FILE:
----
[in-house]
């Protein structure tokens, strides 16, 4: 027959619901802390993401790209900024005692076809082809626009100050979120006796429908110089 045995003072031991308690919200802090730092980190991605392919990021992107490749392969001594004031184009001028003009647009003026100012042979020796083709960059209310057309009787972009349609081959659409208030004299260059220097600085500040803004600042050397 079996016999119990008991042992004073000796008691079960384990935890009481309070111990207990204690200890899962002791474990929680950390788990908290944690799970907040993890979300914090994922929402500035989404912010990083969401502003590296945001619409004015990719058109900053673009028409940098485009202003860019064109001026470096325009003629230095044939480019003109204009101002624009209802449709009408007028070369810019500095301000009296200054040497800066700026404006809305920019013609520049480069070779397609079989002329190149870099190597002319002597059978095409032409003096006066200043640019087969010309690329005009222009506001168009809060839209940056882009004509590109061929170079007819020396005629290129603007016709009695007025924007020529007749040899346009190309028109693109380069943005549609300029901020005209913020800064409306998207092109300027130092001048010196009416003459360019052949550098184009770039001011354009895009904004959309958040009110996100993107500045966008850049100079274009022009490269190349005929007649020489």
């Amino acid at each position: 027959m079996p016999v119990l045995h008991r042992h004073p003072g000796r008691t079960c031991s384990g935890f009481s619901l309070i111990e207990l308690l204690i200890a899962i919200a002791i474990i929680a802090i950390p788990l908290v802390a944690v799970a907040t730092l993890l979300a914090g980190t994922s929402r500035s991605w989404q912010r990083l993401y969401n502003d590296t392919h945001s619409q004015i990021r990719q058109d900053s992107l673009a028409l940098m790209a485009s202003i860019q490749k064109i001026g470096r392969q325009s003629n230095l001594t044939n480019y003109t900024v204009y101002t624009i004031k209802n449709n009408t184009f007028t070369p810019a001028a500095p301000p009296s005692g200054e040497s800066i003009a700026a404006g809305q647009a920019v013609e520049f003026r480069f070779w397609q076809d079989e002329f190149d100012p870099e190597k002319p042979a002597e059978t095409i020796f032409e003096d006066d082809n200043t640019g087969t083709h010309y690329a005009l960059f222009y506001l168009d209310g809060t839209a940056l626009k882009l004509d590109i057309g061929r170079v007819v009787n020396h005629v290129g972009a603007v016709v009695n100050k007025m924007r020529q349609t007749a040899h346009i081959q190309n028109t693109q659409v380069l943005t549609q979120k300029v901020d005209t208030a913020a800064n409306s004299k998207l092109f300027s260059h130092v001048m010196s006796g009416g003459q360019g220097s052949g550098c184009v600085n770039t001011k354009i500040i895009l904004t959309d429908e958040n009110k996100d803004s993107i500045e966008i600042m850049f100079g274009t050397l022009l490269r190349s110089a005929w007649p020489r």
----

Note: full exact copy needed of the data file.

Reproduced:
[in-house]
């Protein structure tokens, strides 16, 4: 027959619901802390993401790209900024005692076809082809626009100050979120006796429908110089 045995003072031991308690919200802090730092980190991605392919990021992107490749392969001594004031184009001028003009647009003026100012042979020796083709960059209310057309009787972009349609081959659409208030004299260059220097600085500040803004600042050397 079996016999119990008991042992004073000796008691079960384990935890009481309070111990207990204690200890899962002791474990929680950390788990908290944690799970907040993890979300914090994922929402500035989404912010990083969401502003590296945001619409004015990719058109900053673009028409940098485009202003860019064109001026470096325009003629230095044939480019003109204009101002624009209802449709009408007028070369810019500095301000009296200054040497800066700026404006809305920019013609520049480069070779397609079989002329190149870099190597002319002597059978095409032409003096006066200043640019087969010309690329005009222009506001168009809060839209940056882009004509590109061929170079007819020396005629290129603007016709009695007025924007020529007749040899346009190309028109693109380069943005549609300029901020005209913020800064409306998207092109300027130092001048010196009416003459360019052949550098184009770039001011354009895009904004959309958040009110996100993107500045966008850049100079274009022009490269190349005929007649020489």
């Amino acid at each position: 027959m079996p016999v119990l045995h008991r042992h004073p003072g000796r008691t079960c031991s384990g935890f009481s619901l309070i111990e207990l308690l204690i200890a899962i919200a002791i474990i929680a802090i950390p788990l908290v802390a944690v799970a907040t730092l993890l979300a914090g980190t994922s929402r500035s991605w989404q912010r990083l993401y969401n502003d590296t392919h945001s619409q004015i990021r990719q058109d900053s992107l673009a028409l940098m790209a485009s202003i860019q490749k064109i001026g470096r392969q325009s003629n230095l001594t044939n480019y003109t900024v204009y101002t624009i004031k209802n449709n009408t184009f007028t070369p810019a001028a500095p301000p009296s005692g200054e040497s800066i003009a700026a404006g809305q647009a920019v013609e520049f003026r480069f070779w397609q076809d079989e002329f190149d100012p870099e190597k002319p042979a002597e059978t095409i020796f032409e003096d006066d082809n200043t640019g087969t083709h010309y690329a005009l960059f222009y506001l168009d209310g809060t839209a940056l626009k882009l004509d590109i057309g061929r170079v007819v009787n020396h005629v290129g972009a603007v016709v009695n100050k007025m924007r020529q349609t007749a040899h346009i081959q190309n028109t693109q659409v380069l943005t549609q979120k300029v901020d005209t208030a913020a800064n409306s004299k998207l092109f300027s260059h130092v001048m010196s006796g009416g003459q360019g220097s052949g550098c184009v600085n770039t001011k354009i500040i895009l904004t959309d429908e958040n009110k996100d803004s993107i500045e966008i600042m850049f100079g274009t050397l022009l490269r190349s110089a005929w007649p020489r």